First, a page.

Altogether, more than 25 species are processed, such as araticum, cagaita, murici, cajá, jatobá, pequi, among others. Honey, rapadura and cachaça are also part of the list of products sold by Grande Sertão, which also produces and sells a tasty delicacy made from sour coconut: craft beer which is already famous throughout Brazil.

Partnership with CEPF Cerrado and IEB

With the support of Partnership Fund for Critical Ecosystems (CEPF Cerrado) and International Institute of Education of Brazil (IEB), through the project & #8220; Buriti & #8211; income generation for young people and women, conservation of Veredas and Chapadas & #8221;, a buriti production chain for the Grande Sertão it came out strengthened. The project favored the extraction and commercialization of oil from the fruit, contributing to the conservation of the Veredas, a type of ecosystem in the Cerrado where the palm tree is born and an important birthplace of springs. “Based on the initiative, we gave strength to trade to be structured; it was also an instrument to maintain these conserved areas ”, says Aryanne Amaral, project assistant for CEPF Cerrado's implementation strategy.

Buriti shavings. Photo: Grande Sertão Cooperative Collection

The commercialization of oil was successful, and today, Grande Sertão has reached the international market with the product and has renowned clients, such as the Brazilian giant Natura. Women and youth were involved in this process and benefited, being important players in the conservation of the Cerrado.

In the buriti production chain, women are ahead: they collect, extract oil, pulp, dry and pack. With this project, women started to have financial autonomy ”, says Fábio Soares.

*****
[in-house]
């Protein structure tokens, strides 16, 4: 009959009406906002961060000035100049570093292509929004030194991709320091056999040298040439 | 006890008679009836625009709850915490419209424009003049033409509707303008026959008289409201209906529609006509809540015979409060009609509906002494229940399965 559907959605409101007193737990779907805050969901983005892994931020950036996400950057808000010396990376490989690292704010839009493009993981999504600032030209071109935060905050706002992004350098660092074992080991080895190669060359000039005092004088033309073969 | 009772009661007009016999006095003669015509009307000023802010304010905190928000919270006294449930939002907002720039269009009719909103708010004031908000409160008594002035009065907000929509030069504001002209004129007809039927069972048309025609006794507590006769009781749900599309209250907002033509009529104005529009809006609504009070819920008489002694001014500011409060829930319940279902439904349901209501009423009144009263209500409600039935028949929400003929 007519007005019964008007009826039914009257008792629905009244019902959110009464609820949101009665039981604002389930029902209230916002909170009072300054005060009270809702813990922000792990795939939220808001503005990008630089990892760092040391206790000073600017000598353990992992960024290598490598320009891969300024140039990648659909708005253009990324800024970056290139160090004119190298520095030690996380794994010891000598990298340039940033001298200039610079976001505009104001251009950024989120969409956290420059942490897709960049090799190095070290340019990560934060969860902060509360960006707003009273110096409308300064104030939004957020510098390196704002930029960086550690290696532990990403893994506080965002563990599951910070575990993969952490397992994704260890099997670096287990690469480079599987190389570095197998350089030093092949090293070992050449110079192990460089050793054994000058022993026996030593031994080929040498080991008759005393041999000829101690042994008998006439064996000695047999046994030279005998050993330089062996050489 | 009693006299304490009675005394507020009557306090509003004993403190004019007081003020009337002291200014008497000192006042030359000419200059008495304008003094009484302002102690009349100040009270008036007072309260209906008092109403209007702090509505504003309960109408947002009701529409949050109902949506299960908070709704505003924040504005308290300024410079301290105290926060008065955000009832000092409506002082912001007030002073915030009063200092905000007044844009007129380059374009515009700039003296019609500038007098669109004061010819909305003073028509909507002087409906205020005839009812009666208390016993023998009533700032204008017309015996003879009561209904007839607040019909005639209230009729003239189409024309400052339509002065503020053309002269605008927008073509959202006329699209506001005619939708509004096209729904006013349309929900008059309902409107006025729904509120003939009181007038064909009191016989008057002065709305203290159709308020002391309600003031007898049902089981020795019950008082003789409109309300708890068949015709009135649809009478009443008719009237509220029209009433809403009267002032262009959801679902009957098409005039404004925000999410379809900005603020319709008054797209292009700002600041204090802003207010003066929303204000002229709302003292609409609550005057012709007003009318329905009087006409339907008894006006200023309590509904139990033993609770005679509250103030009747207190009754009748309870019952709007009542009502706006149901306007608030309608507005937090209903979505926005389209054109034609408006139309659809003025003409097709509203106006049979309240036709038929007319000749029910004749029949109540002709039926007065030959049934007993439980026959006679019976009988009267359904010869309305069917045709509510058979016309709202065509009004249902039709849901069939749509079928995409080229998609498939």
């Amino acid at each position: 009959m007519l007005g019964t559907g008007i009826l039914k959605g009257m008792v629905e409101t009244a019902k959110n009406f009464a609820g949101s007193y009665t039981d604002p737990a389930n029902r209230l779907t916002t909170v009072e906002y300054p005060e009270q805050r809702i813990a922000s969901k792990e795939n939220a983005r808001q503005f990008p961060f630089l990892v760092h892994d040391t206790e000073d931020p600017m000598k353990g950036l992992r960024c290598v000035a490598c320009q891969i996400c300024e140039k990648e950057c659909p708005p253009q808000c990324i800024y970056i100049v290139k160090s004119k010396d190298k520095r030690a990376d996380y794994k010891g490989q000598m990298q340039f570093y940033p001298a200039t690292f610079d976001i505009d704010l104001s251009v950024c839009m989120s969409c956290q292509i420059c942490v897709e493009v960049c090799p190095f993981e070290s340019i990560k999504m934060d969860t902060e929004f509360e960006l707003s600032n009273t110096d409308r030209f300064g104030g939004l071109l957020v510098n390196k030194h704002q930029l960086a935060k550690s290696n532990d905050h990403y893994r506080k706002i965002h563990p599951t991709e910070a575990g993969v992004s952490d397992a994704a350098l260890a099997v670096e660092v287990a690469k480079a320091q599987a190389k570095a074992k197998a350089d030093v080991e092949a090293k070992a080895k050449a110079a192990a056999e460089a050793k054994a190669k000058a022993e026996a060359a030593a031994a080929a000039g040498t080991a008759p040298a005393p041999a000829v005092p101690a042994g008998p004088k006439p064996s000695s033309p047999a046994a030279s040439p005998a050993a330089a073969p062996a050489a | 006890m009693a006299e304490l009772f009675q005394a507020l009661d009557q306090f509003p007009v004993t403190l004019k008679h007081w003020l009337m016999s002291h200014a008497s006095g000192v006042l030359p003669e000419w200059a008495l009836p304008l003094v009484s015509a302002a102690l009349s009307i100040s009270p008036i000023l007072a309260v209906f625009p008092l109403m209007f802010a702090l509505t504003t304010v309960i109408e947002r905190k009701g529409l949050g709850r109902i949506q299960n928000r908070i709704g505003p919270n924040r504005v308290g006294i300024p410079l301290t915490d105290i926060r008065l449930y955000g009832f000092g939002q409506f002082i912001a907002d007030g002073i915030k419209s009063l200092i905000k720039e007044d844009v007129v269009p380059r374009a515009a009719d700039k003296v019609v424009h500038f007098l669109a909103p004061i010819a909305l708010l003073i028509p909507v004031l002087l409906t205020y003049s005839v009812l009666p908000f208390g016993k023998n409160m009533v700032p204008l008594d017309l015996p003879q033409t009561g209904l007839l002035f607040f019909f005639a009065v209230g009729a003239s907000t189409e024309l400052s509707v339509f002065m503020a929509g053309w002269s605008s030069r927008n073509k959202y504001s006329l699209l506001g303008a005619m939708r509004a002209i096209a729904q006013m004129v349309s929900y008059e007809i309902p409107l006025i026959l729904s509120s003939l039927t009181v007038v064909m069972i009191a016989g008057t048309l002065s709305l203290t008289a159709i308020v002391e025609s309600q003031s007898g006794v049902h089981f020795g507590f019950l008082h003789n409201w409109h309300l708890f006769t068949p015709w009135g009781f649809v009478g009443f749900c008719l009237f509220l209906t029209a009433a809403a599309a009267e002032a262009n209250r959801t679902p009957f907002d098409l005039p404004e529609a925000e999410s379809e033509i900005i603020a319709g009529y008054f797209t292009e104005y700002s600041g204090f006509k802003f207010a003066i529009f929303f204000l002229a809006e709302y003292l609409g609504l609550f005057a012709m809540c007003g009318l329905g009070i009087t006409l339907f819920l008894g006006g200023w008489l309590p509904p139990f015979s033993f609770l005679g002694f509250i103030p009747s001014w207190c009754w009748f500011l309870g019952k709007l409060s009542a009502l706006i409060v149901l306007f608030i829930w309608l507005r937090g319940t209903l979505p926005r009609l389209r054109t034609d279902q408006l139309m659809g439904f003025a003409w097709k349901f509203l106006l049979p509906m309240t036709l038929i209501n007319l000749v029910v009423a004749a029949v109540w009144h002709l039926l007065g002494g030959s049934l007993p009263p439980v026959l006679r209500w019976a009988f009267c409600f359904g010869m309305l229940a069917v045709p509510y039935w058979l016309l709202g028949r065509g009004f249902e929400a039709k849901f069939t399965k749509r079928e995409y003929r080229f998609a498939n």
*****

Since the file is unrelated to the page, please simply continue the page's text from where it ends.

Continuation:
Covid-19

Family farmer. Photo: Grande Sertão Cooperative Collection

The pandemic, of course, also brought impacts on the daily lives of associates Grande Sertão, which saw sales plummet. If it is not possible to sell family farming products at collective fairs, cooperative members needed to rethink the survival mechanisms in the market.

“We have more than 30 tons of fruit pulp stocked, with an expiration date to expire. We are looking for new strategies, such as turning these pulps into jellies, or developing a ready-made juice line. But we have a challenge, since we don't use preservatives; the product is natural ”, ponders Soares.

About Grande Sertão

The Grande Sertão Cooperative develops actions around the sustainability and agroecology, with the objective of promoting the strengthening of agroextractive communities. Associations and cooperatives, good production practices with Cerrado fruits, promote the management and conservation of rural territories where sustainable agroextractivism is practiced.

 

For more information about the Grande Sertão, visit: https://www.facebook.com/cooperativagrandesertao/


The Critical Ecosystem Partnership Fund is a joint initiative of the French Development Agency, Conservation International, the European Union, Global Environmental Management, the Government of Japan and the World Bank. A key goal is to ensure that civil society is involved in biodiversity conservation.

 

Cooperative gives example of how to keep the Cerrado standing

Family farming as the protagonist of conservation

by Luana Luizy, Communication Officer, International Education Institute of Brazil

 

The Sertão Veredas, in the north of Minas Gerais, is not only the scene of the writings of Guimarães Rosa - a Minas Gerais author who knew how to describe local regionalism -, it is also the place where extraction is the protagonist in the generation of income, in conservation of the Cerrado and sustainable management.

Family farming products produced and marketed by COPABASE. Photo: Terra Mar Filmes / COPABASE Collection

THE Sustainable Family Agriculture Cooperative Based on the Solidarity Economy (COPABASE) it has 140 members and provides an example of good practices to keep the Cerrado standing. Headquartered in the municipality of Arinos (MG), the cooperative also operates in Bonfinópolis de Minas, Buritis, Formoso, Pintópolis, Riachinho, Urucuia and Uruana de Minas.

Focused on the cultivation, production and commercialization of fruit pulps from the Cerrado & #8211; such as acerola, mango, guava, tamarind, mangaba, cagaita, araticum, sour coconut and umbu & #8211; , COPABASE supplies schools in the region, while giving employment to local producers.